Monday, February 19, 2018

Forgotten BLACK presidents of the U.S.

Fookembug, Dec. 1, 2008; Seth Auberon, Sheldon S., Ashley Wells (eds.), Wisdom Quarterly
Suppressed and forgotten history
We enslaved and wiped out the indigenous.
Were there black U.S. presidents before half-black Obama? We the People were taught that Barack Hussein "Barry" Soetoro Obama was the first "black" president of the United States.

We were taught wrong, and it could hardly be an accident that we were not taught about the previous men of distinction being black. Remember, in our very racist country, qualifying as black used to take as little as 1/16th part, while many believed in their heart that "one drop" was too much black to call oneself "white." Some of the indigenous people of the Americas were black (aboriginal, African-descended, and others) in addition to the red and brown people living here.

Seven black presidents before Obama
Daddy, Mommy, don't make me an implicitly biased racist. Let me have my black dolls.
They paint me as all-white. - J.H.
John Hanson
(a Moor) was actually the first president of the United States. He served from 1781-1782, and he was black.

[Moors are Northern Africans, "Arabs," who moved into parts of Spain and may have taken over parts of Europe in what are now called the "Dark Ages" before the Renaissance, a terrible secret previously covered.]
  • John Hanson bronze statue
    WIKI: John Hanson was a merchant and public official from Maryland during the era of the American Revolution. In 1779, Hanson was elected as a delegate to the Continental Congress after serving in a variety of roles for the Patriot cause in Maryland. He signed the Articles of Confederation in 1781 after Maryland finally joined the other states in ratifying them. In November 1781, he was elected as first President of the Continental Congress (sometimes styled President of the United States in Congress assembled), following ratification of the articles. For this reason, some of Hanson's biographers have argued that he was actually the first holder of the office of U.S. president. ...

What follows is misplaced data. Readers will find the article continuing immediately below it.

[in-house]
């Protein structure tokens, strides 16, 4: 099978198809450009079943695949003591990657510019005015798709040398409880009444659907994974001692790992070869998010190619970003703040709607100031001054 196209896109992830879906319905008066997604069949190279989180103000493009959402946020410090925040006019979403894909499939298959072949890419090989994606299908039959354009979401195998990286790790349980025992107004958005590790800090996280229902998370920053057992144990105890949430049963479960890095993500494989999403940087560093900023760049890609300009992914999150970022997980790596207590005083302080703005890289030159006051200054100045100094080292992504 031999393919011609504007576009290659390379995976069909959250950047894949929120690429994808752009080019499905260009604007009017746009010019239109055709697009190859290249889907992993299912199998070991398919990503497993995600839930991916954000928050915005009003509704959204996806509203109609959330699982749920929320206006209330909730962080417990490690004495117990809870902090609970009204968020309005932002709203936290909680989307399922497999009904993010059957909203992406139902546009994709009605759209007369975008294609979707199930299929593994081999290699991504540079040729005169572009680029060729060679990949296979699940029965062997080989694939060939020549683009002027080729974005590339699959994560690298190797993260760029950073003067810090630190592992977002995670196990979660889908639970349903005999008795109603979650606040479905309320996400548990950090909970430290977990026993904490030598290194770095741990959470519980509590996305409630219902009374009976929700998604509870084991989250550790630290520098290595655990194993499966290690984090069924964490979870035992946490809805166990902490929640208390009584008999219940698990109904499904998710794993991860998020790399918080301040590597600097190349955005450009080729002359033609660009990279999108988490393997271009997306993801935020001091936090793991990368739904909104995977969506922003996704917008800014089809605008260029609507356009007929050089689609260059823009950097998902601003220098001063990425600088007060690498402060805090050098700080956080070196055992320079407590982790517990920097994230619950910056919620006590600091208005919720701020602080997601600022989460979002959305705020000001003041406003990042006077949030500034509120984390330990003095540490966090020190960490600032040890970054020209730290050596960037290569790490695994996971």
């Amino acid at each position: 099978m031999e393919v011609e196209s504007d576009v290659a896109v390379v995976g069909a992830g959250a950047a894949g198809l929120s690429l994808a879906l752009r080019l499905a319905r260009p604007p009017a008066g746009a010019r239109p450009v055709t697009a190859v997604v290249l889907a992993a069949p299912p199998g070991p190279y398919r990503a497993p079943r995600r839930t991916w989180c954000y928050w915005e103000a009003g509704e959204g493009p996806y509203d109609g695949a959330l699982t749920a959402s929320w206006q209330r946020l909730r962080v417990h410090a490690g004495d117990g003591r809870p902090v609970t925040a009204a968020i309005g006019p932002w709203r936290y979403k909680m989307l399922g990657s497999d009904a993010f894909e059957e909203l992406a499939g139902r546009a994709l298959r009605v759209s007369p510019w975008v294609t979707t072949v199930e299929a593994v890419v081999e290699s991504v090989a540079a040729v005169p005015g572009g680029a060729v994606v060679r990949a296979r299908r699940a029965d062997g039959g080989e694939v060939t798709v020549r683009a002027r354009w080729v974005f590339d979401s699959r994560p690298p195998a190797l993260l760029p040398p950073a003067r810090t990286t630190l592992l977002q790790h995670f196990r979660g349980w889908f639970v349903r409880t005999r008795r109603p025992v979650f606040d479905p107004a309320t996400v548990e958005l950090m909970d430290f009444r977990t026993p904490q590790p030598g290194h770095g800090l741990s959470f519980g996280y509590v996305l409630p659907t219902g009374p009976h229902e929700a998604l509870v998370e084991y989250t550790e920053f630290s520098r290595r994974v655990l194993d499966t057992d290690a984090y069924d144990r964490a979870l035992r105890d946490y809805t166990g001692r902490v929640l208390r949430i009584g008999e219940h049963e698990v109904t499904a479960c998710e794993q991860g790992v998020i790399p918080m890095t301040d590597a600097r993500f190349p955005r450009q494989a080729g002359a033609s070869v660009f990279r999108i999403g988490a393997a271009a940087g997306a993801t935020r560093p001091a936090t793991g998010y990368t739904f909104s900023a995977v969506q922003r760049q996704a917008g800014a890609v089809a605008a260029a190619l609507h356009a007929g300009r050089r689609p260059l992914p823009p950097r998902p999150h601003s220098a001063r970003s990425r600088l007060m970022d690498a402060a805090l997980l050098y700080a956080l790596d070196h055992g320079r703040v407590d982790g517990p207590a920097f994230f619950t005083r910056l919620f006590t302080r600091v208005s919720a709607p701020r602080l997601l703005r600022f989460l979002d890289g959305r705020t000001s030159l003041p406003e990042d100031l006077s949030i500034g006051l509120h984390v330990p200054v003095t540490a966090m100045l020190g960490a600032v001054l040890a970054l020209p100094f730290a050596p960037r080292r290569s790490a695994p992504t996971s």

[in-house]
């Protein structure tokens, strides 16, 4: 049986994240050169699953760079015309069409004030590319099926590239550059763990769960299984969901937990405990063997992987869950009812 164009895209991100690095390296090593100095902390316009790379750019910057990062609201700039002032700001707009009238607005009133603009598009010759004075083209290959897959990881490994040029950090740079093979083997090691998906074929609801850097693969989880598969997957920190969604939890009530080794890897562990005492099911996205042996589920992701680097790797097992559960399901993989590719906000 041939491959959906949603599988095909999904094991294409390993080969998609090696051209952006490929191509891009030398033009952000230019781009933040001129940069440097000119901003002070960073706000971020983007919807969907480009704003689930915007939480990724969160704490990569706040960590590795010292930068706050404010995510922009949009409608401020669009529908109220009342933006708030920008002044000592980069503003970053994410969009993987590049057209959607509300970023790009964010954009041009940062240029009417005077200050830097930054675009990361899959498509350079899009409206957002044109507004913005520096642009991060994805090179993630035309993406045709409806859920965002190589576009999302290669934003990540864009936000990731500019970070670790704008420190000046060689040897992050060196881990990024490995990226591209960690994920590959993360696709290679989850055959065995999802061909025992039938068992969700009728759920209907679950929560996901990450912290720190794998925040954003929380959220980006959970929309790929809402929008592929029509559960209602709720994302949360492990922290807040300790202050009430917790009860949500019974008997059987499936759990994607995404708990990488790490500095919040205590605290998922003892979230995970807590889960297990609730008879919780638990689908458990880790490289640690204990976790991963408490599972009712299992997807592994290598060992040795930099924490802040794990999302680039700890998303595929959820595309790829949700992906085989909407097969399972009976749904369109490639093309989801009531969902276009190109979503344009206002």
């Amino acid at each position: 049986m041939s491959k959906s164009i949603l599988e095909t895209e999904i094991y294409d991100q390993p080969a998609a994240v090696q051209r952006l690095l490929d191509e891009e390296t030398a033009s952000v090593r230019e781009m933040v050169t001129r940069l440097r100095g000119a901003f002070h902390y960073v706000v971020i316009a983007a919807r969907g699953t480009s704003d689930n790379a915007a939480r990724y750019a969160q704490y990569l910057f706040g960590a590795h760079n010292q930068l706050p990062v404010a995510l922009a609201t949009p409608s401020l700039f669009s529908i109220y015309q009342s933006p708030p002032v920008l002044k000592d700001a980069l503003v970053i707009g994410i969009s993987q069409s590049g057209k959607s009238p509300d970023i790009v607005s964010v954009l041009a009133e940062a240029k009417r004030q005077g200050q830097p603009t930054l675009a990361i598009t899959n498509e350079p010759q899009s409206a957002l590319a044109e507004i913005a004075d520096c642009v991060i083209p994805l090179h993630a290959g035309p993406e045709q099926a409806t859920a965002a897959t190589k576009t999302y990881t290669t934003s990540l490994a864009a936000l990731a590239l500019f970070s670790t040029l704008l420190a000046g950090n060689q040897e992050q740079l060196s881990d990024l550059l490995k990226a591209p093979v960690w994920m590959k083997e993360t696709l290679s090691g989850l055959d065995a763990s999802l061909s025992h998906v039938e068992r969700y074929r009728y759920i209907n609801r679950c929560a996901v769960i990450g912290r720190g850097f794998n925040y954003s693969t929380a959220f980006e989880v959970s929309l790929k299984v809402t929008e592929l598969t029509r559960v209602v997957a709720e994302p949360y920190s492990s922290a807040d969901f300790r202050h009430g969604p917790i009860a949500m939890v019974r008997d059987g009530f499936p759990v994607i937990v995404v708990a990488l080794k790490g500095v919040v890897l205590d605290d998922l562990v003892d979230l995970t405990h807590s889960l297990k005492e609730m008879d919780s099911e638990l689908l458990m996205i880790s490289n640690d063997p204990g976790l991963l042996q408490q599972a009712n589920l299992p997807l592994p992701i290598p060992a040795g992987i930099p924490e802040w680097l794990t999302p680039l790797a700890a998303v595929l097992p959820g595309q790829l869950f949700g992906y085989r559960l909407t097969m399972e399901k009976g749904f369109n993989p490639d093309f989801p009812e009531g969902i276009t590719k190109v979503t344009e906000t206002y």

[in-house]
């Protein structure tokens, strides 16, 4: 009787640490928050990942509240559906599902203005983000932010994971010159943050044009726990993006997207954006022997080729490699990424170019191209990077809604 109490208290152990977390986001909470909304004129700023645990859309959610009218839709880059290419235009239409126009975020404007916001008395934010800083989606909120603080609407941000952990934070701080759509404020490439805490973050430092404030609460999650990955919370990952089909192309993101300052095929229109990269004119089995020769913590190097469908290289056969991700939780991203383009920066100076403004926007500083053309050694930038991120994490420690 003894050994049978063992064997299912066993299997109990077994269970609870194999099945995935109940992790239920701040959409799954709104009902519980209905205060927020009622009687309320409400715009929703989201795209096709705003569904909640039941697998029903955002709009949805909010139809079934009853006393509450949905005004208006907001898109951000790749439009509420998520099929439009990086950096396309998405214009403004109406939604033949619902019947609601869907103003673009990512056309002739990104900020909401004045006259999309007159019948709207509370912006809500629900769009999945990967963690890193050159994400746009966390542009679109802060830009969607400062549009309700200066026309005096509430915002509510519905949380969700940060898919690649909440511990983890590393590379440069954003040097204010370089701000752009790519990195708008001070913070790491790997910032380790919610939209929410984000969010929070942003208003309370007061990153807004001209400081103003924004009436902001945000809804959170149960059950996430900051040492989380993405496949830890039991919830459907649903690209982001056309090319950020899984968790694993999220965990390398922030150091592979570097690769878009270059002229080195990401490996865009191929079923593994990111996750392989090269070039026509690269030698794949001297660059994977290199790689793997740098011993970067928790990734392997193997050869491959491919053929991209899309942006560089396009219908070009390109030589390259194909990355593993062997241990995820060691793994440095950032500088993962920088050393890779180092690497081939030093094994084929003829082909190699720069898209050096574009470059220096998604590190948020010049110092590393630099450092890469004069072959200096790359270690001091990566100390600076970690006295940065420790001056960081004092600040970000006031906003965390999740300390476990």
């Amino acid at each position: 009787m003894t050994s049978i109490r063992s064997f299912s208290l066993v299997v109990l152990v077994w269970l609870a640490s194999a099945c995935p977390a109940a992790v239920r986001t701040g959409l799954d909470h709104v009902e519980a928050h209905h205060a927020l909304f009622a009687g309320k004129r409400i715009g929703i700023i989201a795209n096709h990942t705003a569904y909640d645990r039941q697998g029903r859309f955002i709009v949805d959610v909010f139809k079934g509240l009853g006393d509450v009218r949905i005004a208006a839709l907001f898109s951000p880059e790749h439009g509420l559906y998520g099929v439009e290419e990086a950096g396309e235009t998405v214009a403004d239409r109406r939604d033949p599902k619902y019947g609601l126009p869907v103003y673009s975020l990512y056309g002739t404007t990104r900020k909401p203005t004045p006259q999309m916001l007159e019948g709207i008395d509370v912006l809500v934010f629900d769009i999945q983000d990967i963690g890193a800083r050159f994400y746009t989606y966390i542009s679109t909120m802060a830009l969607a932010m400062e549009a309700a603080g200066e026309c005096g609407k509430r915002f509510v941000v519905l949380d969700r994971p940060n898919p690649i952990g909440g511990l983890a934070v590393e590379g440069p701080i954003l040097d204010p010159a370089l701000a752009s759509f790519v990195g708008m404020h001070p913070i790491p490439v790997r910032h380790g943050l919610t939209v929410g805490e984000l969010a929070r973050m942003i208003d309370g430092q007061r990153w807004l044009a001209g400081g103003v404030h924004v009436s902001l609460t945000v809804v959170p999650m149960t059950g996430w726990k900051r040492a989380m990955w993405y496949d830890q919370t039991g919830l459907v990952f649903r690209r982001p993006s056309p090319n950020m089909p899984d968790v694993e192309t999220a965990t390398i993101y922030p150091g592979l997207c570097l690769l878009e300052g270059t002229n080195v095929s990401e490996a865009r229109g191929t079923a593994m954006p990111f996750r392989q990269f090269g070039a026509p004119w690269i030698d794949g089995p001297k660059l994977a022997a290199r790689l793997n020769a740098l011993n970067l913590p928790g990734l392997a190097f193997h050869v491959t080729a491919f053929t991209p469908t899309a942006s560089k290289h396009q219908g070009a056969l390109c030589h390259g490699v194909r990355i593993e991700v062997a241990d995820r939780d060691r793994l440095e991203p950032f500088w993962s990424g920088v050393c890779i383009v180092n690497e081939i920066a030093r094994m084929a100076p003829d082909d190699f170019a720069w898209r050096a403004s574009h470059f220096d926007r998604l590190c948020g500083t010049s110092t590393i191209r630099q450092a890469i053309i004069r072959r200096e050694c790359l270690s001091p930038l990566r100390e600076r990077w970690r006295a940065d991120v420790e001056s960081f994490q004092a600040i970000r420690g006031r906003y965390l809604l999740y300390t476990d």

• The idea that Hanson was the forgotten first POTUS (President of the United States) was further promoted in a 1932 biography of Hanson by journalist Seymour Wemyss Smith that asserted that the American Revolution had two primary leaders -- George Washington on the battlefield, and John Hanson in politics. Smith's book, like Douglas H. Thomas's 1898 book, was one of a number of biographies written seeking to promote Hanson as the "first President of the United States." Regarding this position, historian Ralph Levering stated: "They're not biographies by professional historians; they aren't based on research into primary sources."
  • According to historian Richard B. Morris, if a president of Congress were to be called the first President of the United States, "a stronger case could be made for Peyton Randolph of Virginia, the first President of the first and second Continental Congresses, or for John Hancock, the President of Congress when that body declared its independence." The claim that Hanson was a forgotten President of the United States was revived on the Internet, sometimes with a new assertion that he was actually a black man; sometimes an anachronistic photograph of Senator John Hanson of Liberia has been used to support this claim. More
    Our new country was actually formed on March 1, 1781 [some say a later date therefore explaining how anyone before that date could not properly speaking be called a "president" because this stolen land could not yet properly speaking be called the U.S.A.] with the adoption of the Articles of Confederation.

    This document was actually proposed on June 11, 1776 but not agreed upon by Congress until November 15, 1777. Maryland refused to sign this document until Virginia and New York ceded their western lands. (Maryland was afraid that these states would gain too much power in the new government from such large amounts of land).
    Many Native Americans were also black.
    Once the signing took place in 1781, a president [not a "king who decides" but "one who presides over the elected representatives of the alleged deciders," i.e., we the people] was needed to run the country.
    John Hanson was chosen unanimously by Congress, which included George Washington. In fact, all the other potential candidates refused to run against him, as he was a major player in the revolution and an extremely influential member of Congress.
    I can't believe the history we were not taught.
    As president, Hanson ordered all foreign troops off American soil, as well as the removal of all foreign flags. He established the Great Seal of the United States, which all presidents have since been required to use on all official documents.